5 Local SEO Tips for Small Business


As the online world quickly becomes the new store front for many businesses, Search Engine Optimization (SEO), is a hot topic for small business. Potential customers are researching your business and reading reviews before ever picking up the phone to give you a call. Because of this, local SEO specifically has become more important than ever before.

How is Local SEO Different from Organic SEO?

Organic SEO is concerned with the sea of blue links you normally see on a search engine results page (SERP). Local SEO, on the other hand, deals with map listings that are created via Google My Business and appear in what we call the “local pack.” Type in any geo-specific query and above all the other results, you will see a map that presents a list of business with their address, reviews, and phone number. While it’s true that organic and local rankings are related, the algorithm that defines local rankings relies on a few additional factors. Bearing this in mind, here are 5 quick tips for small businesses to ensure they are getting the most out of their local SEO efforts.

  1. Get Reviews

Reviews have a two-pronged effect for local rankings. First, they act as one of the most prominent ranking signals for search engines. For reviews on Google, the number, average rating, age, content, and even the authority of the reviewer is used as a factor to determine the order in which the business show up. Run a search in any local market and I guarantee that most of the top results have a strong review presence.

Second, aside from rankings, reviews are huge for conversions. 92% of customers read online reviews and a law firm study found that 84% of customers said that a firm needed a score of 4 stars or higher to even be taken into consideration. Furthermore, many consumers are cross checking reviews between Google, Yelp, and Facebook before deciding, so make sure you are getting reviews across all the available platforms.

  1. Respond to Reviews

Let’s face it, negative reviews are going to happen. Depending on the number of reviews you have, all it can take is a few disgruntled customers to drag down your average rating. Moreover, Google has been historically poor at removing fake or spam reviews. Therefore, the best thing you can do is respond to those reviews! If a customer was being unreasonable or misstated the facts, say so. If the review is fake and you have never heard of the reviewer before, call them out on it. If someone leaves you a nice review, thank them. People scroll through and read your reviews, so make sure your side of the story is heard and give credit where it is due. Furthermore, a business who seems more engaged with their customers online will be more attractive to prospective clients.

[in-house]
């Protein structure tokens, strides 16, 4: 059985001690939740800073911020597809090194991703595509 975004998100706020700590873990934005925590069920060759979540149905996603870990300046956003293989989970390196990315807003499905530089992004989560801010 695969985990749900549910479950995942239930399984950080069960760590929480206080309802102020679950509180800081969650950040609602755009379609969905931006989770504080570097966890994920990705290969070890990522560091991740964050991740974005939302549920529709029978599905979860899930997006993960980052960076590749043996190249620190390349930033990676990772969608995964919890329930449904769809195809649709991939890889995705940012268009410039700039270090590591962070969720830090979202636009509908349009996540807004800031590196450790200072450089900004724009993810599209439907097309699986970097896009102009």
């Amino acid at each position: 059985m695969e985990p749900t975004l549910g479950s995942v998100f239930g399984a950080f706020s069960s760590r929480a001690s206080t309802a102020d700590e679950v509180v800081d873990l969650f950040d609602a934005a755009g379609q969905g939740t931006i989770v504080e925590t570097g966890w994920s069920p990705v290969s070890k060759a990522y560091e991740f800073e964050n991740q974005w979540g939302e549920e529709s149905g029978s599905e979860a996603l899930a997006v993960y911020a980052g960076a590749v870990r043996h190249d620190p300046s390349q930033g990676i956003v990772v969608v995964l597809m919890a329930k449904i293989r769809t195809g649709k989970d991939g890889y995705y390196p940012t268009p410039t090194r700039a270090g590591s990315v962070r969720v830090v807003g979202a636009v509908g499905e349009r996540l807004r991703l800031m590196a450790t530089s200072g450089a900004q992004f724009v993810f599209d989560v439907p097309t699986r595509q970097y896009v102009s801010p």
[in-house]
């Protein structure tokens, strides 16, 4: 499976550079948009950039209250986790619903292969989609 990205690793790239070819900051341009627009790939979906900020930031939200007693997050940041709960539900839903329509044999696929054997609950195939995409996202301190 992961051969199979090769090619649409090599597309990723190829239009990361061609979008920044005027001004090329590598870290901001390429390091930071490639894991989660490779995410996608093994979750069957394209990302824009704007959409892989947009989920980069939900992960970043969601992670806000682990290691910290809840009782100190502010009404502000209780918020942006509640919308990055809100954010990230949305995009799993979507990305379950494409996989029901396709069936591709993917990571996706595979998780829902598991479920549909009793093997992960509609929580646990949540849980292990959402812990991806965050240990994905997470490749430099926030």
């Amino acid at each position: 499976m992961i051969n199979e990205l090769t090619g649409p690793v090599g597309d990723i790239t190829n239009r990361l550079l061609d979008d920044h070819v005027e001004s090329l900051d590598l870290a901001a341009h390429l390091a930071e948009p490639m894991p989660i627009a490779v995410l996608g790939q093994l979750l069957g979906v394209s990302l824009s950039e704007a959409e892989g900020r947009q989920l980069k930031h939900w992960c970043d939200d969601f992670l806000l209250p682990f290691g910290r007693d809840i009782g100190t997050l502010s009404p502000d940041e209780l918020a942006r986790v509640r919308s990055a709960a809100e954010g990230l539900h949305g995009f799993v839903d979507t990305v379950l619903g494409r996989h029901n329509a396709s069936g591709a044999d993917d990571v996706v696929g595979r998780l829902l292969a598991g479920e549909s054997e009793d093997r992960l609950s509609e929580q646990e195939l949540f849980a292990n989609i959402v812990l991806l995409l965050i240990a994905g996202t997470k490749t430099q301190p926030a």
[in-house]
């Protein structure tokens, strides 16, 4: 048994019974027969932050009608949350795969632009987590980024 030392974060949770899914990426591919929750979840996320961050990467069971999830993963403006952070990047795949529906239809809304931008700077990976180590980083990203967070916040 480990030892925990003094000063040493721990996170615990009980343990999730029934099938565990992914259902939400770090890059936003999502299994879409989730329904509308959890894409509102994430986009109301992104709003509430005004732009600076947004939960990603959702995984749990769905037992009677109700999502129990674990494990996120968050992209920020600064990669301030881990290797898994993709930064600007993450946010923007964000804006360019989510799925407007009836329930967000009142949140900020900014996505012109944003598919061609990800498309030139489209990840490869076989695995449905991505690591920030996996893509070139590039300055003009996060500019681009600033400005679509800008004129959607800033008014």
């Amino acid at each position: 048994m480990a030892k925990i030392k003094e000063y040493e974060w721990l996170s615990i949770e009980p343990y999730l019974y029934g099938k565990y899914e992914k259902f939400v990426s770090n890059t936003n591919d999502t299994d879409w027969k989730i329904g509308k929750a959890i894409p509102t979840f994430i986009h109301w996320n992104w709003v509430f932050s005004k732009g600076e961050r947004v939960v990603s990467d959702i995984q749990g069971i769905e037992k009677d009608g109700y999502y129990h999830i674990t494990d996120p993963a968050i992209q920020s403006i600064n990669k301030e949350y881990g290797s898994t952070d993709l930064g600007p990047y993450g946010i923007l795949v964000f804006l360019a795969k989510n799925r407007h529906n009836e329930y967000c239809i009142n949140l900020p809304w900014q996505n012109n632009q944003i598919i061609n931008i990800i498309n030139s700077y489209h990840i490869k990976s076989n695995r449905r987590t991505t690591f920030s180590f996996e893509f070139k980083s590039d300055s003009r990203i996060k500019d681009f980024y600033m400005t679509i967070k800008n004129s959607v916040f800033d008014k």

1. Create a Linkable Asset for Local Links

When looking at your backlink profile, Google understands what IP addresses and locations the links are coming from. Therefore, getting links from local sources are going to send the right signals about your business. Take for example a study by Hill Law Firm in San Antonio which mapped out the most dangerous zones for pedestrians in Texas. By crunching some data and offering something of value to the surrounding community, they were able to gain links from local news sources and even be featured on local TV stations. This is something that can be replicated for attorneys in almost any city or town and can provide excellent local visibility with a little effort.

  1. Use Proper Schema Markup

Taking a more technical SEO turn, schema markup can be great tool for local businesses. Schema code tells search engines key information about your business, such as the name, address, and phone number (NAP) which allows search engines to pull information from your website and present them as rich snippets to searchers. Schema markup can also be used with testimonials on your site to provide those little yellow stars under a search result for one of your site’s pages.

  1. Outmaneuver the Possum Update

In September 2016, Google introduced the Possum update, which is one of the largest updates to ever hit the local search ecosystem. One of the most controversial effects of the update was the filtration of similar Google My Business listings based on the address and business category. This means that if two or more businesses with the same primary category share a suite, or even exist in the same building, Google would be inclined to filter some of those listings out in favor of others who are “playing possum.” Therefore, if you are trying to decide on an office space, be sure to run a quick search on the address beforehand and see if there is any competition that may have a chance of filtering out your listing. 

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